The International Cooperation and Development Fund (TaiwanICDF) and Mercy Corps have joined forces to alleviate a critical lack of chicken feed in Libya, where conflict has caused severe disruption to supply lines and threatened food security. Project funding comes from the organizations’ joint Humanitarian Cooperation Fund, through which the TaiwanICDF will provide US$95,522 to support Mercy Corps’ operations on the ground.
Chicken is one of the main staple foods for families in Libya; most families eat chicken 3-5 times per week. Due to recent conflict, however, the supply chain for chicken feed in western Libya has been disrupted, and to maintain their breeding stocks with the levels of feed that they currently have stockpiled, suppliers have been forced to cull chickens and destroy eggs that would otherwise have been viable for hatching.
The problem is compounded by the fact that all chicken breeding farms in eastern Libya were previously government controlled, with all of their feed coming from government supply channels. These supply channels have since ceased to exist, and, due to decreasing supplies, the price of chicken for families has risen from 4.5 Libyan dinars/kg, pre-conflict, to its current price of 6-8 Libyan dinars/kg.
Additionally, from the initial assessment of chicken supplies in Misrata, anecdotal evidence supports the view that chicken is very scarce there, with families who at one time ate chicken 4-7 times per week now unable to purchase it at all. Goht Sultan, one of the largest chicken suppliers in Libya, held 740 tons of frozen chicken in its stores in November 2010. As of mid-April, they were holding less than 7 tons in storage. The director, Dr. Tayeb, has been culling chickens and destroying eggs in order to maintain his breeding stock with the limited supply of feed available. The farm has enough chicken feed to last through May, 2011.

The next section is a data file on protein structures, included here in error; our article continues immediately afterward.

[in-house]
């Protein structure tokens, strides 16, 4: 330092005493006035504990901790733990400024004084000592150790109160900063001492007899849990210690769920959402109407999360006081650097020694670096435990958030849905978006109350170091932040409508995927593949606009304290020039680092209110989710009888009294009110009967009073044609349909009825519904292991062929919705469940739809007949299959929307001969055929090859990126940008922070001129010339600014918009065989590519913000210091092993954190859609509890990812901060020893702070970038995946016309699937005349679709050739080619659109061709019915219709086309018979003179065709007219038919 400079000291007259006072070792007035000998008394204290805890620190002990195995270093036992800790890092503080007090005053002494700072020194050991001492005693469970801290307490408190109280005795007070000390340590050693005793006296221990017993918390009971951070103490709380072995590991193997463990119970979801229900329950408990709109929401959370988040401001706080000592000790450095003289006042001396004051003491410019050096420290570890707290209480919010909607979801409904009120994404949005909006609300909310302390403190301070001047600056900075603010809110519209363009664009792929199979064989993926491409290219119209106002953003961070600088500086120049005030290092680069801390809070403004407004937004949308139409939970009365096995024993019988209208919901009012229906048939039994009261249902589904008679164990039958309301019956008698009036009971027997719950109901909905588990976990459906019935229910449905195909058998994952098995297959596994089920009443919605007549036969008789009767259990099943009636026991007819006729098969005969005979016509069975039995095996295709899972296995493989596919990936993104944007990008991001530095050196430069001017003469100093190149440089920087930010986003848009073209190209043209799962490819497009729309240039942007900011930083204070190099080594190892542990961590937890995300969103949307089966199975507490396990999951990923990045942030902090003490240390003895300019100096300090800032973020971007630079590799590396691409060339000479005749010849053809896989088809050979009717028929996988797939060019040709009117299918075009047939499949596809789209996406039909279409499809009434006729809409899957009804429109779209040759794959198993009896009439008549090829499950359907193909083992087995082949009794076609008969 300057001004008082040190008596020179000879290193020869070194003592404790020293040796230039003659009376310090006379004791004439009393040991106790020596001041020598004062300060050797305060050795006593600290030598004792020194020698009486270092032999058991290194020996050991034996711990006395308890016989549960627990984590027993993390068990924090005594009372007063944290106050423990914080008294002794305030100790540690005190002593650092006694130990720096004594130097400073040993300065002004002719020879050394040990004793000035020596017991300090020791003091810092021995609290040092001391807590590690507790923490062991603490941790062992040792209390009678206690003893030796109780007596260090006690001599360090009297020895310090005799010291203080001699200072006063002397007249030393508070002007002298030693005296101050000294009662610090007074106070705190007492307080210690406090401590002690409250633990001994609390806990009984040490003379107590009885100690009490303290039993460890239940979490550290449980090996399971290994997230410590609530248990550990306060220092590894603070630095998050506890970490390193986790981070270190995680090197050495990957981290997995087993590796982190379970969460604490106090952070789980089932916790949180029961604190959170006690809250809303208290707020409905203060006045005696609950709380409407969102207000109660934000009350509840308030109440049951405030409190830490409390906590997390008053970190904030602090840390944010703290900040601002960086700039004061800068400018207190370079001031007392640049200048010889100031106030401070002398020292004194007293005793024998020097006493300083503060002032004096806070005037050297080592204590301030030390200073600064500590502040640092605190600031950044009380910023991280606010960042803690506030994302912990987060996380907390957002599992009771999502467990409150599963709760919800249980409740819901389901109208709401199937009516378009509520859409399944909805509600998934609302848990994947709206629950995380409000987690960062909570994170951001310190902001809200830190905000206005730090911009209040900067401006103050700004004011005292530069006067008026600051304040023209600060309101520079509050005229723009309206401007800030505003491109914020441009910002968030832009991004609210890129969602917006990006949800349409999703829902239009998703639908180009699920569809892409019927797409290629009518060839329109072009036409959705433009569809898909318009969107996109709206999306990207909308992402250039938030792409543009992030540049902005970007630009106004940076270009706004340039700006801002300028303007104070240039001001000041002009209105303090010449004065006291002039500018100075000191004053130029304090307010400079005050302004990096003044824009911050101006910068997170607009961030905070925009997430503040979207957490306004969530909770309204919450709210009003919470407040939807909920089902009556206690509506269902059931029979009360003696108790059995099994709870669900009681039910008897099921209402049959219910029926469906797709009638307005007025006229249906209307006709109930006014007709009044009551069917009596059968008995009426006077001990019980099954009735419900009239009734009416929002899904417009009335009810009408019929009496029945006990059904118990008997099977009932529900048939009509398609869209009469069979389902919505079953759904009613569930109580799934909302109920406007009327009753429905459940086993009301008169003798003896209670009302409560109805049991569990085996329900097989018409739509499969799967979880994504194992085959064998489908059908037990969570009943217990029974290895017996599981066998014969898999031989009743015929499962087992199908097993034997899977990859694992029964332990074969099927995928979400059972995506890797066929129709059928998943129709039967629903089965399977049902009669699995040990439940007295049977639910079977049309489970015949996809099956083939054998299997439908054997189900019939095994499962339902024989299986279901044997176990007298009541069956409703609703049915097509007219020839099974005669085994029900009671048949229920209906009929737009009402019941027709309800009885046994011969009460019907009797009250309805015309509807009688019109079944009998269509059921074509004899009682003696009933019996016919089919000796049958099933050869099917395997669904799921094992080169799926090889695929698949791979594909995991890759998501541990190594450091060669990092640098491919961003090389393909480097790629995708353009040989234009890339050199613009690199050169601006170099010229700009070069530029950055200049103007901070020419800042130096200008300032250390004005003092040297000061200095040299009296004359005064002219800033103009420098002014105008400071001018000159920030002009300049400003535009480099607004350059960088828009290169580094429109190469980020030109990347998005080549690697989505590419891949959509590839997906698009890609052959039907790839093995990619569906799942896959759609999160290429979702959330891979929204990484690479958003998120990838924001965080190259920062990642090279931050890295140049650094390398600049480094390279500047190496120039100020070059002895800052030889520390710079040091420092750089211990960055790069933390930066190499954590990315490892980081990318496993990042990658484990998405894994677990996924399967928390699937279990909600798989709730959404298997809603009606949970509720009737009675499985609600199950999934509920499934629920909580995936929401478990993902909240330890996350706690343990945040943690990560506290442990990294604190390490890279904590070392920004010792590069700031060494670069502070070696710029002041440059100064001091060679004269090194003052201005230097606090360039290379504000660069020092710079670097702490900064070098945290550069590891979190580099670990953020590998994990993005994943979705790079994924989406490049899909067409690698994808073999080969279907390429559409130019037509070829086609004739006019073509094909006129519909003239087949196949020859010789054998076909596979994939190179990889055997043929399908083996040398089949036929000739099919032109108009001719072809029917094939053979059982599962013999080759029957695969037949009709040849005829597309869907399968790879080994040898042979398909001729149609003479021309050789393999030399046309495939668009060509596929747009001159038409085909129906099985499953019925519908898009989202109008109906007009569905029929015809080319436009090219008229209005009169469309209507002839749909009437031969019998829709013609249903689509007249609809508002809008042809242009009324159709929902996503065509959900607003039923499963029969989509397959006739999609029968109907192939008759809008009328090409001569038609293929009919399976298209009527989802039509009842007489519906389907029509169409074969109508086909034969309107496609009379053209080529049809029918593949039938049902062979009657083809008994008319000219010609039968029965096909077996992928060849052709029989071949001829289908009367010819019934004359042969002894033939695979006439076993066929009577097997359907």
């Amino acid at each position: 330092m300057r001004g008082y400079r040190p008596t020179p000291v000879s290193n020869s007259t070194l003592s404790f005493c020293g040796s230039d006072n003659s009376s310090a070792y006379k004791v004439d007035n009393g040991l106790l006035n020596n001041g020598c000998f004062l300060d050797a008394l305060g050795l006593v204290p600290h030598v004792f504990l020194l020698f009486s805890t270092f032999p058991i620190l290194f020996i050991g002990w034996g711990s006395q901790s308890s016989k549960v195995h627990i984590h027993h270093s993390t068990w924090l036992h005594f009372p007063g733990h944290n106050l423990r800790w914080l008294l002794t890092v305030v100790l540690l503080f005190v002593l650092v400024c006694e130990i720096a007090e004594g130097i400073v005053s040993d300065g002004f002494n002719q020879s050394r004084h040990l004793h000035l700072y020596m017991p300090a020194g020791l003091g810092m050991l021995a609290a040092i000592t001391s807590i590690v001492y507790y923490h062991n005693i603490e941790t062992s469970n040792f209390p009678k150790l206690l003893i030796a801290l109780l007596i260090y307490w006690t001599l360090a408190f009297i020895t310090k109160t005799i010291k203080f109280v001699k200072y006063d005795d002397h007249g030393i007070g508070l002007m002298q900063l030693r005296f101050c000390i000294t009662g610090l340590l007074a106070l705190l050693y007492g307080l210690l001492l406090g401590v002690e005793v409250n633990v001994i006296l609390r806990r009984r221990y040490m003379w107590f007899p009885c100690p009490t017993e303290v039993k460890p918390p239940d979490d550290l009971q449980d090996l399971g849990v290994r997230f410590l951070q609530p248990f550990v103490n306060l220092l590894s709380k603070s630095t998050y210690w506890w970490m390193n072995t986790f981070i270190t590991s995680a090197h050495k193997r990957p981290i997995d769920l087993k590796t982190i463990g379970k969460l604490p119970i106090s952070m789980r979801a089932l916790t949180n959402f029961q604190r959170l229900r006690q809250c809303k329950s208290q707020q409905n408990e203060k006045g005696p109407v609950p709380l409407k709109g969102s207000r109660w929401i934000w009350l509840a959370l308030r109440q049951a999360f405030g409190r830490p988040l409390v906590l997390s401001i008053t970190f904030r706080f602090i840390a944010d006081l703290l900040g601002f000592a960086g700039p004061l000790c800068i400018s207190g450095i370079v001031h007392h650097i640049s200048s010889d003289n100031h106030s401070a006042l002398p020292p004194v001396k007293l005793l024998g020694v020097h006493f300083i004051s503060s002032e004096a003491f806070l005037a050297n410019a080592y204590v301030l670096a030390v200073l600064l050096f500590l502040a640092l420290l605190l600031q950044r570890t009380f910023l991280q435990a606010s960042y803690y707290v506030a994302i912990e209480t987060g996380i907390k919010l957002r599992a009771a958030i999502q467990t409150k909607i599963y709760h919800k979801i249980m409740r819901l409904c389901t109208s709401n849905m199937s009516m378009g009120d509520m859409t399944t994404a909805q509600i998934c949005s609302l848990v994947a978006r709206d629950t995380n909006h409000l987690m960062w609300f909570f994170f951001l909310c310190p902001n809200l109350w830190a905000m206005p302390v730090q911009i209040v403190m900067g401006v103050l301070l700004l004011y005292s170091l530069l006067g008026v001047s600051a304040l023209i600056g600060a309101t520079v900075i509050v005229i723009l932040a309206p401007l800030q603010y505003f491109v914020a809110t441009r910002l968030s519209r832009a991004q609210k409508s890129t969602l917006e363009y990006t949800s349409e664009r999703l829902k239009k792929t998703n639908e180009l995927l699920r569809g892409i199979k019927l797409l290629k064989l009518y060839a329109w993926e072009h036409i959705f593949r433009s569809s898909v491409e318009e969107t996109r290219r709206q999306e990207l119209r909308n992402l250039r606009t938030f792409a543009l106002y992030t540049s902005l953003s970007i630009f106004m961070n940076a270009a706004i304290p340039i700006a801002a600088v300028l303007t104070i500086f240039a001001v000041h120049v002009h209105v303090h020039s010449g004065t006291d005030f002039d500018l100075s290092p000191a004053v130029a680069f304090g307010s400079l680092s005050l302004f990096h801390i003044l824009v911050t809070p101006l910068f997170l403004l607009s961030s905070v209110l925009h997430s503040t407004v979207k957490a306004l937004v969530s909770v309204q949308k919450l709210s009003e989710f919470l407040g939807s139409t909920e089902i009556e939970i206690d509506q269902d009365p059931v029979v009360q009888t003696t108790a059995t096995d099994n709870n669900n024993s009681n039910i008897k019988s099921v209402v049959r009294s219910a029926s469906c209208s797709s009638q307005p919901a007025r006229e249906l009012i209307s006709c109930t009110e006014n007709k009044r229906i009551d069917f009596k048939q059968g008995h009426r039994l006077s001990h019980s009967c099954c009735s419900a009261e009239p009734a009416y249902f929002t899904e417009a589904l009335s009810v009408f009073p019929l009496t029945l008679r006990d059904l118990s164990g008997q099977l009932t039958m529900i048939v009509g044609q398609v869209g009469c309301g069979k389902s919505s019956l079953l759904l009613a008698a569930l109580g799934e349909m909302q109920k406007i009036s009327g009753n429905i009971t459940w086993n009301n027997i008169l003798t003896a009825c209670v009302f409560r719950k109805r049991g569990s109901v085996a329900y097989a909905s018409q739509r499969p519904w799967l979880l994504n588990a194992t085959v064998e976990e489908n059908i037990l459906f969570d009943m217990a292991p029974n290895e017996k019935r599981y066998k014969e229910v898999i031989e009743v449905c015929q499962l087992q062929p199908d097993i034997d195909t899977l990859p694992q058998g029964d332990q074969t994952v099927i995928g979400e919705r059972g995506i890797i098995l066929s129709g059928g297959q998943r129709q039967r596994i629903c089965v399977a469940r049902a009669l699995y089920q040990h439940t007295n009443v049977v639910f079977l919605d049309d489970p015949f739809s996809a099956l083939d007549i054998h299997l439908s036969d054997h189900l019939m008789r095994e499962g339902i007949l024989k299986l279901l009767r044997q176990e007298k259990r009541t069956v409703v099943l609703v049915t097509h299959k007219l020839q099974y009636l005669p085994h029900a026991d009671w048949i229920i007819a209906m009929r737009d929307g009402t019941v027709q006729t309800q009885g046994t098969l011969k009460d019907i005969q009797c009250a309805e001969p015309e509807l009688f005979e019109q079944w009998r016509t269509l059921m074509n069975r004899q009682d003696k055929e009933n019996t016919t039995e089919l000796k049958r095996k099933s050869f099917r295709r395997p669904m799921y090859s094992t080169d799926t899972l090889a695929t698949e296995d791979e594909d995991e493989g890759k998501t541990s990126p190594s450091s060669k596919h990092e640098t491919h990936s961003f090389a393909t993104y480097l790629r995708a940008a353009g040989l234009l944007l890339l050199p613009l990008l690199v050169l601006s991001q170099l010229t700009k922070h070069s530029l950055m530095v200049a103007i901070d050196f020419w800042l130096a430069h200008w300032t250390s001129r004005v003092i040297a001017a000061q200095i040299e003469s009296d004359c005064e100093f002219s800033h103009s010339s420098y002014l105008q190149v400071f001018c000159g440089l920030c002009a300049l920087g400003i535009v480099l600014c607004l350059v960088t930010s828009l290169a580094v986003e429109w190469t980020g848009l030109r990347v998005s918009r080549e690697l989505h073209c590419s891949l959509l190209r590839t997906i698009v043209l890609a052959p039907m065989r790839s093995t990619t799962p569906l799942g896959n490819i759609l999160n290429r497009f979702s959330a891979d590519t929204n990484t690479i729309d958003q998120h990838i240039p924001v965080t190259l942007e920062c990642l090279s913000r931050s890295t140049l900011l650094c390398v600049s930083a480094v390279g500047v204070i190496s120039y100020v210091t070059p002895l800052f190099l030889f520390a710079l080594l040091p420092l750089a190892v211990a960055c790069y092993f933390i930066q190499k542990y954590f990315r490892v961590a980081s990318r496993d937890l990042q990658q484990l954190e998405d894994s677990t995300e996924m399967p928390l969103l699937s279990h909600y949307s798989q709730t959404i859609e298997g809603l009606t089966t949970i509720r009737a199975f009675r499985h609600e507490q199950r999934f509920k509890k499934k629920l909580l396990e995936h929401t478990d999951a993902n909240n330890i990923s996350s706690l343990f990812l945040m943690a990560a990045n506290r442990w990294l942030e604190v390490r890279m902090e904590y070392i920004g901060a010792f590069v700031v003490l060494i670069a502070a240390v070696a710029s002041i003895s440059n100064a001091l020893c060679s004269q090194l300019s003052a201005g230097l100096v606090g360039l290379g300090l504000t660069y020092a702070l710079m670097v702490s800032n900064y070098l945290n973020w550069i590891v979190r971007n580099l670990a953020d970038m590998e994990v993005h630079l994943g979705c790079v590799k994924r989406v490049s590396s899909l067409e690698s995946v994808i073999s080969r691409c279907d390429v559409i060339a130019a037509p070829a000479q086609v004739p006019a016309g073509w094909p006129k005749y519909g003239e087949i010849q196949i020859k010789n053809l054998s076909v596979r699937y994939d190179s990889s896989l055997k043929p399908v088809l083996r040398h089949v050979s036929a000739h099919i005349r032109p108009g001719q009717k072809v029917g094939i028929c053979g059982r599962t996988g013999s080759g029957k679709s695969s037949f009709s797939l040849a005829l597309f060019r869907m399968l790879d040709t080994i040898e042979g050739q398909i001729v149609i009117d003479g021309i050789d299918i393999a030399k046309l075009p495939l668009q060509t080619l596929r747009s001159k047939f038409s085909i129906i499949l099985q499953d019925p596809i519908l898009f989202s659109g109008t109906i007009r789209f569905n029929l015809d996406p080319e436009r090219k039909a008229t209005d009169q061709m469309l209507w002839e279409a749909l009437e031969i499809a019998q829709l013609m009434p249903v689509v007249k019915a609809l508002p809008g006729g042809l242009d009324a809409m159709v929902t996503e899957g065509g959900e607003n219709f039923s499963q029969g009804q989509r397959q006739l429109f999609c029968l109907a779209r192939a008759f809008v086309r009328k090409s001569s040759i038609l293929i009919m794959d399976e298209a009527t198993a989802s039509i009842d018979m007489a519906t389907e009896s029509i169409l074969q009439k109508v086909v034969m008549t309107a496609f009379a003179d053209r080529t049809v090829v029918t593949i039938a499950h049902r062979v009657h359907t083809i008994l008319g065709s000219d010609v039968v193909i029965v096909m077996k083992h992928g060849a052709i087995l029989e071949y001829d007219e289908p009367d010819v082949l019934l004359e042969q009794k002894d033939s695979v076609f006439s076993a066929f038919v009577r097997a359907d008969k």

At Goht Sultan, the rate of disease in chickens has risen from 12-15 percent to 35 percent since feed shortages began. Should the farm lose all of its chickens, it would take a minimum of 19 months to be ready to begin selling chicken meat on the market again, which would represent a substantial long-term impact to the chicken market.
Although the development of a sustainable method of feed supply would be the most ideal solution, there is no time to develop this model without adversely affecting chicken farmers, who depend on subsidized chicks from breeders. The TaiwanICDF and Mercy Corps have therefore agreed that an immediate supply of chicken feed is required to alleviate short-term shortages.
The team will send trucks from Benghazi to Cairo, Egypt, to acquire and then deliver 125 tons of chicken feed to local chicken breeders in Libya. This will keep existing breeders healthy and provide the Transitional National Council with approximately four weeks of additional time to work with farmers on a sustainable solution, thereby avoiding lasting disruption to this crucial market.
The project is being coordinated by Mercy Corps, a long-term partner of the TaiwanICDF, and an organization with many years’ experience in dealing with humanitarian crises around the world.